Management and the Free Delivery of Services Within the EU
The use of ICT is likely to influence the conditions in which hospital activities are exerted. When the hospital offers remote services, questions are raised concerning conditions for the promotion and delivery of these services. Most notably in terms of information society services, of quality criteria for healthcare websites, of professional qualifications for health practitioners, of unfair trade practices, of misleading publicity, of online contracts, of electronic signatures, and of the online promotion and selling of drugs. This also raises questions regarding conditions for creating electronic communication networks in healthcare. In this respect, discussions remain underway on the usage of bandwidth for telemedicine applications within the framework of universal service.
Similarly, if the hospital uses services offered by external providers, a set of conditions must be developed in order to appeal to these providers. This is particularly relevant concerning the recognition of their professional qualification if they do not fall within the same jurisdiction. In this regard, it is necessary to remember that, as a rule, within the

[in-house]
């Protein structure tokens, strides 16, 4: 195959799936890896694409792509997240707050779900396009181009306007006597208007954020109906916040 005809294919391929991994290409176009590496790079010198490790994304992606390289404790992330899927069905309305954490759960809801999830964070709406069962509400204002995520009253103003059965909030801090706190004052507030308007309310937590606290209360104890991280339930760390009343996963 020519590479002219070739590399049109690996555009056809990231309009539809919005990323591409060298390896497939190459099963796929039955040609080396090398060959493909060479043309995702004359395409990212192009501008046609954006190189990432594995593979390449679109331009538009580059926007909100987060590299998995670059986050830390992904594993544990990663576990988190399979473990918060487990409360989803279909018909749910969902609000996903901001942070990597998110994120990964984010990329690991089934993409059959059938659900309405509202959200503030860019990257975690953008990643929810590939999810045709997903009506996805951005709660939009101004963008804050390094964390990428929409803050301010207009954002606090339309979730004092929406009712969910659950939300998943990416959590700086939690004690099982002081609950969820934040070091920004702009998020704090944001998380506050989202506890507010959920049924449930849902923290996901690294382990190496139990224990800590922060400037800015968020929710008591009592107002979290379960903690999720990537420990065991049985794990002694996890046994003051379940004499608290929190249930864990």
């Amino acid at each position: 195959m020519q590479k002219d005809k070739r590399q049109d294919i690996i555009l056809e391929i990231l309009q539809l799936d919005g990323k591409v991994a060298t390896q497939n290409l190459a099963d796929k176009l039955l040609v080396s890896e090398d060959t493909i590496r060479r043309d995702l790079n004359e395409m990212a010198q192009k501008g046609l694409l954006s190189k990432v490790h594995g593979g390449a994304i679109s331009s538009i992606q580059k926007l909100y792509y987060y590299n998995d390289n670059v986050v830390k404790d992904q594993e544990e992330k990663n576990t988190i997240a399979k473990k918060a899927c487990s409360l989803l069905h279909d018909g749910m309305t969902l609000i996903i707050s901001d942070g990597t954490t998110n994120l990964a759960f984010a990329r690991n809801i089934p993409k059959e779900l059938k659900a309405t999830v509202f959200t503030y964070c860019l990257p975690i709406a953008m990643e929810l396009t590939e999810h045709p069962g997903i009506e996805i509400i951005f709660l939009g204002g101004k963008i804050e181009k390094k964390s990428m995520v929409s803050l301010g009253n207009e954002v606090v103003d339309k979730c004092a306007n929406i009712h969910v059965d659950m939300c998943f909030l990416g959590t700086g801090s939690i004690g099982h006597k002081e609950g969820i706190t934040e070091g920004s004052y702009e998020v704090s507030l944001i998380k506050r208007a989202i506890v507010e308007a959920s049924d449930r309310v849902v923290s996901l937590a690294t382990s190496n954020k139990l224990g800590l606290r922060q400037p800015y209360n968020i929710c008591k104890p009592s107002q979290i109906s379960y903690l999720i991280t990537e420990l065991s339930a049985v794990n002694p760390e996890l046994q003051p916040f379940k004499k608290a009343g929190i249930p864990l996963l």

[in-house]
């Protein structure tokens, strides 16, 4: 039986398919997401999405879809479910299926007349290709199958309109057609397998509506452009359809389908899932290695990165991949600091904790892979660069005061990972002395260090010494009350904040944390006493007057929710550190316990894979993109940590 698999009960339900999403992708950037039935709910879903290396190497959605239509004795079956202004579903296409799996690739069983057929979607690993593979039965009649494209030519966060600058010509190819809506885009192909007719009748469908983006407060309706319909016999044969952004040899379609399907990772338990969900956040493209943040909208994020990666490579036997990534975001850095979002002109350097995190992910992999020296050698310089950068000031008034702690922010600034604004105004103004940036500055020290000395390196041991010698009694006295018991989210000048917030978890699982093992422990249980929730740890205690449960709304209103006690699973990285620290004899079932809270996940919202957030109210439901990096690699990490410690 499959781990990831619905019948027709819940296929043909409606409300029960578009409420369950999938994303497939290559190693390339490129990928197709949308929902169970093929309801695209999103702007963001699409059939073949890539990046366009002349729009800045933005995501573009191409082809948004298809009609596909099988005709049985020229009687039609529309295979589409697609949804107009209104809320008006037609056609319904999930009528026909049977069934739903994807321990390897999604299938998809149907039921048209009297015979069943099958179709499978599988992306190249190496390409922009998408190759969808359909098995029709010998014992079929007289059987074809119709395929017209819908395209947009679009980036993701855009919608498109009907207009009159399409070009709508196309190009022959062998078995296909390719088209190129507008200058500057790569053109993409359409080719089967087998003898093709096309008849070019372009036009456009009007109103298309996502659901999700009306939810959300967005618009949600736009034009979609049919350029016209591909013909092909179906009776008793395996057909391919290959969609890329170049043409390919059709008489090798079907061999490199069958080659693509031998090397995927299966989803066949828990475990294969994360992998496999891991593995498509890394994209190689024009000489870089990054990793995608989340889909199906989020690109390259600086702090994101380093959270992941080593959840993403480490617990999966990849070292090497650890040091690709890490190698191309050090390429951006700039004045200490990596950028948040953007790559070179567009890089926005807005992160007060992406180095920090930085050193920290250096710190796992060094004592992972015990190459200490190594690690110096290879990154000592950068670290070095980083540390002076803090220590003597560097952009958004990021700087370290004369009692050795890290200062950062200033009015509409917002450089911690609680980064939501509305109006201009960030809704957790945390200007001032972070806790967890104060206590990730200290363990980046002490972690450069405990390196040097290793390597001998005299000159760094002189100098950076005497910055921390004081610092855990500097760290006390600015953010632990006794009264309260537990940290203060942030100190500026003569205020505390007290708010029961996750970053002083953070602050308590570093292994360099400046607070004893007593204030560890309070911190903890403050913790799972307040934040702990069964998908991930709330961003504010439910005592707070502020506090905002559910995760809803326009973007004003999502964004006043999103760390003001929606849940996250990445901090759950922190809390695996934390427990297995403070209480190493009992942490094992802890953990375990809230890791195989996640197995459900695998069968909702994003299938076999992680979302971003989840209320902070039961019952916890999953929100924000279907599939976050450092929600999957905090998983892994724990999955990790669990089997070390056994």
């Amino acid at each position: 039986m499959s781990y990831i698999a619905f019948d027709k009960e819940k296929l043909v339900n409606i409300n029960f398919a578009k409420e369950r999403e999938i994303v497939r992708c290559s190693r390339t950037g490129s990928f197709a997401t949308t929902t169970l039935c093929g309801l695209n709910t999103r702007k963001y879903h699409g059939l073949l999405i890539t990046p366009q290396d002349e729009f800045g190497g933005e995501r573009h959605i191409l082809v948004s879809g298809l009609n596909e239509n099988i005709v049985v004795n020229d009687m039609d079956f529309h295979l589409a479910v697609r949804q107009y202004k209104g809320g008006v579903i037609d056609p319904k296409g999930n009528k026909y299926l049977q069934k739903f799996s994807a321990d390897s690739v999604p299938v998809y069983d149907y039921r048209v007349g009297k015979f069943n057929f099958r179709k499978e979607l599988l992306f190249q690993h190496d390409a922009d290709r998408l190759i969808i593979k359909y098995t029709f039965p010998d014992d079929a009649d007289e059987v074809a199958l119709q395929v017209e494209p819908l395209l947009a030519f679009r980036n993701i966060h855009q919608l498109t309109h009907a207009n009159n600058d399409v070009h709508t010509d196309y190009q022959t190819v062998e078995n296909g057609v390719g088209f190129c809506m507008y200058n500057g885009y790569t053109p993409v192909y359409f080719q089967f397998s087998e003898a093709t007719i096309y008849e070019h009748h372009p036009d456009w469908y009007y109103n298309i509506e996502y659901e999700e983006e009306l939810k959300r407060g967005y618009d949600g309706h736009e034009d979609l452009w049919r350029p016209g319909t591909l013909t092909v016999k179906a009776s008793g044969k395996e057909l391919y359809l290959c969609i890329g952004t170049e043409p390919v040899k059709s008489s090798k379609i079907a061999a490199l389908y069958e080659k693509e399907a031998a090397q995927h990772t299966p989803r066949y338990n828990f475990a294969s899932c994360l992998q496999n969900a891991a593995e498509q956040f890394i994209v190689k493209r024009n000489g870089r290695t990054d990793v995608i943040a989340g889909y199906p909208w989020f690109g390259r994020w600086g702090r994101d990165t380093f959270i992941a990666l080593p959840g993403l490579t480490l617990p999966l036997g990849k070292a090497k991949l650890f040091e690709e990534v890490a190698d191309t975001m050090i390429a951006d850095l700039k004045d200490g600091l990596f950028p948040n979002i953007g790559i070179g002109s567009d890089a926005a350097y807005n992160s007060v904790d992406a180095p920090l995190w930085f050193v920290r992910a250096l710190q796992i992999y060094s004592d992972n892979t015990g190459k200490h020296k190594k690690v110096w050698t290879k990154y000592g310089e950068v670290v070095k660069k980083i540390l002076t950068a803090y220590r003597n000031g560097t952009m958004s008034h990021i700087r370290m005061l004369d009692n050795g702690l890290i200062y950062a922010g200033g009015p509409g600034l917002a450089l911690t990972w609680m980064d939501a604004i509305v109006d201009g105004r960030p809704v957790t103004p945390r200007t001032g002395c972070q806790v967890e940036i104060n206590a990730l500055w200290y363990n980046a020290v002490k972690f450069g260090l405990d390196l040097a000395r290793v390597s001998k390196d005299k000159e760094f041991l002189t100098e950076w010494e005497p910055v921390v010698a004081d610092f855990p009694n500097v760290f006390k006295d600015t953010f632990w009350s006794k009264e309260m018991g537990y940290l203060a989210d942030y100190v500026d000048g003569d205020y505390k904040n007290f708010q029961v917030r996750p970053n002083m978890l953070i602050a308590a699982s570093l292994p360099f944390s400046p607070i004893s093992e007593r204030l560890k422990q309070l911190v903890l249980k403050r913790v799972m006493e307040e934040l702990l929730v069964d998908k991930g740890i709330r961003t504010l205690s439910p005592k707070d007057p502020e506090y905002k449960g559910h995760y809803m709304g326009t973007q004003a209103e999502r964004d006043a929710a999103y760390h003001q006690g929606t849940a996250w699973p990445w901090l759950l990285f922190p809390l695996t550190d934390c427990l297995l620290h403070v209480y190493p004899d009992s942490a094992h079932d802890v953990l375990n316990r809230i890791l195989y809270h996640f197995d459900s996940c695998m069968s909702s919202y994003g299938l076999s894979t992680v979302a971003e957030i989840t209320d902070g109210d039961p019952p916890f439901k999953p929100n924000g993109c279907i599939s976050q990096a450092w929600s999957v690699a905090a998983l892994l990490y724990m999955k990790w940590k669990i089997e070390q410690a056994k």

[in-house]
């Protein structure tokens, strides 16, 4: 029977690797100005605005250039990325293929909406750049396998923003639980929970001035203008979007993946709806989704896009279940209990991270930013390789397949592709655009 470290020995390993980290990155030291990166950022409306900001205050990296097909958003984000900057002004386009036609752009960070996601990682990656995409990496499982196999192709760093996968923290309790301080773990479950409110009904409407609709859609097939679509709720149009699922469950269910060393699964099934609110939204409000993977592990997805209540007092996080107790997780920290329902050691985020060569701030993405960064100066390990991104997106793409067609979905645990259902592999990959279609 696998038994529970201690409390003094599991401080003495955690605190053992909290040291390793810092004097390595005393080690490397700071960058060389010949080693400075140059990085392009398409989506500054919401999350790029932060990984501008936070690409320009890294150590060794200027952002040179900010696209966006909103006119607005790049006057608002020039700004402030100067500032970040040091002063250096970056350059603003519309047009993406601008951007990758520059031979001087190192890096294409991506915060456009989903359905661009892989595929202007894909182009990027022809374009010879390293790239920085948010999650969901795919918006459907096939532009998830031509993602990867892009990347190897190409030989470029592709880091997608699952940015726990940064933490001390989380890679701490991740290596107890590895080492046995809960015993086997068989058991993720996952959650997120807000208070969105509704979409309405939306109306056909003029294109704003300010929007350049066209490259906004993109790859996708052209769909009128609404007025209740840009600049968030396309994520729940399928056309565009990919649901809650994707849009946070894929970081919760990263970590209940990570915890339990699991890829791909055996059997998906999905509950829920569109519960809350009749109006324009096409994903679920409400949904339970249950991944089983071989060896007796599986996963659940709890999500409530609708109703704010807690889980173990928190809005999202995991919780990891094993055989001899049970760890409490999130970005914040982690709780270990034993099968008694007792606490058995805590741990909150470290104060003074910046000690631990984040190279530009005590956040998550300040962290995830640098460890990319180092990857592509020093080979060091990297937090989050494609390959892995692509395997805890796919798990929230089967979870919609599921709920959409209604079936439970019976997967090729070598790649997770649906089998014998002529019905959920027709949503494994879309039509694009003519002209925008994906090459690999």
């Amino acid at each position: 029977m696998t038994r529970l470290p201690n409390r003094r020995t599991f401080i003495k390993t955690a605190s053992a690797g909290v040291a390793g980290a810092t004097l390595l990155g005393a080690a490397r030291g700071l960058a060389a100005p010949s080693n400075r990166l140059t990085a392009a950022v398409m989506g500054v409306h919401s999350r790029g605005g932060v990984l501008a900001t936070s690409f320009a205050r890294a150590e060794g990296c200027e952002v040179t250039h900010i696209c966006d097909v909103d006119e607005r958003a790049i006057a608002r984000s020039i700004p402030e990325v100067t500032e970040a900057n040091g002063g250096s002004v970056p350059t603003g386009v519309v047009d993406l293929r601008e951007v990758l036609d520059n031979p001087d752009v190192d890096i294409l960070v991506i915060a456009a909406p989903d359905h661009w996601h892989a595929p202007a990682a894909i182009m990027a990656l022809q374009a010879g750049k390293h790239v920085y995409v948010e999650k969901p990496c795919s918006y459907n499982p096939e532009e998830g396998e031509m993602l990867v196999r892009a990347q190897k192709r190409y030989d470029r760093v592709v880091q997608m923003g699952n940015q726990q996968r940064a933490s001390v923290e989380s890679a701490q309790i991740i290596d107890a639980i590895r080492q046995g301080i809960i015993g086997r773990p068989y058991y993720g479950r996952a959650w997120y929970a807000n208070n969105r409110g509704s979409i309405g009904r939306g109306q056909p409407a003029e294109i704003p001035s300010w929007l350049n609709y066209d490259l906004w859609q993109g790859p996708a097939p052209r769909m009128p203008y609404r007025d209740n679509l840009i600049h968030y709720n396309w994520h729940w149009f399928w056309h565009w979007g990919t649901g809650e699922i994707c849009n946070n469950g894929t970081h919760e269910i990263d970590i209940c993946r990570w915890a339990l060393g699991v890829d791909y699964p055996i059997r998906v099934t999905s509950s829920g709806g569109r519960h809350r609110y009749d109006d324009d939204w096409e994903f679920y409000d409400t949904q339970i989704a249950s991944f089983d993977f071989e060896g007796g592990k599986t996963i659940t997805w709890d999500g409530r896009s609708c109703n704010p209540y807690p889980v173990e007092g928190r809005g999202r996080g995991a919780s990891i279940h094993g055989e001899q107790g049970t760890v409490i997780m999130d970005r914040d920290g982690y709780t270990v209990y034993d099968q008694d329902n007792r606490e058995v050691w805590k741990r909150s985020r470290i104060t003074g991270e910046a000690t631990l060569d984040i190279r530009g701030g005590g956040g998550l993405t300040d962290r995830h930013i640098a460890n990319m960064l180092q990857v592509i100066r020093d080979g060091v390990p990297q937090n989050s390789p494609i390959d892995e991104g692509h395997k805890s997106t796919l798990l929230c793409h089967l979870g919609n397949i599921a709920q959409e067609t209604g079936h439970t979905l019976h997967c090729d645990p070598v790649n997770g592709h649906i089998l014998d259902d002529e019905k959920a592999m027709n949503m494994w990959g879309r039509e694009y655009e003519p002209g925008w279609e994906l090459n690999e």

European Union, online medical services can be offered from any member state and these services are subject to the law of the state of origin, except when receiving states perceive them to be duly justified special cases (such as cases that affect public health).
The question of liability for damages caused by the use of ICT is a recurrent one, even if some underestimate it. Any hospital intending to use ICT in its day-to-day performances cannot dis regard this question. At European level, there are two legal instruments that partially address this issue. Firstly, there is legislation on the processing of personal data, which sanctions the right of the data subject to hold the data controller liable for any illicit processing or of any action incompatible with the applicable national law. Secondly, there is the legislation on the liability for defective products.